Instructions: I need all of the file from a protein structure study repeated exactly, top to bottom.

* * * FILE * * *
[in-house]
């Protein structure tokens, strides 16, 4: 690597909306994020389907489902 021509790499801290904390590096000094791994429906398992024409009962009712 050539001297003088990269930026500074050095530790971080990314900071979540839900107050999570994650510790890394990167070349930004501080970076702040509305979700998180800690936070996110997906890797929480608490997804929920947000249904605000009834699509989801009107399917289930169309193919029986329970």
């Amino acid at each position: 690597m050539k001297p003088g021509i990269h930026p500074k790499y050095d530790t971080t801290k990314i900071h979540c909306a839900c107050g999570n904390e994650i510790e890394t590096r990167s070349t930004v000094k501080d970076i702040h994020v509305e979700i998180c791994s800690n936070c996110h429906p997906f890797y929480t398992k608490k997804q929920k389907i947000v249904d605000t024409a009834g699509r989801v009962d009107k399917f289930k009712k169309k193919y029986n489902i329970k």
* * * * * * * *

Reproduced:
[in-house]
């Protein structure tokens, strides 16, 4: 690597909306994020389907489902 021509790499801290904390590096000094791994429906398992024409009962009712 050539001297003088990269930026500074050095530790971080990314900071979540839900107050999570994650510790890394990167070349930004501080970076702040509305979700998180800690936070996110997906890797929480608490997804929920947000249904605000009834699509989801009107399917289930169309193919029986329970």
């Amino acid at each position: 690597m050539k001297p003088g021509i990269h930026p500074k790499y050095d530790t971080t801290k990314i900071h979540c909306a839900c107050g999570n904390e994650i510790e890394t590096r990167s070349t930004v000094k501080d970076i702040h994020v509305e979700i998180c791994s800690n936070c996110h429906p997906f890797y929480t398992k608490k997804q929920k389907i947000v249904d605000t024409a009834g699509r989801v009962d009107k399917f289930k009712k169309k193919y029986n489902i329970k």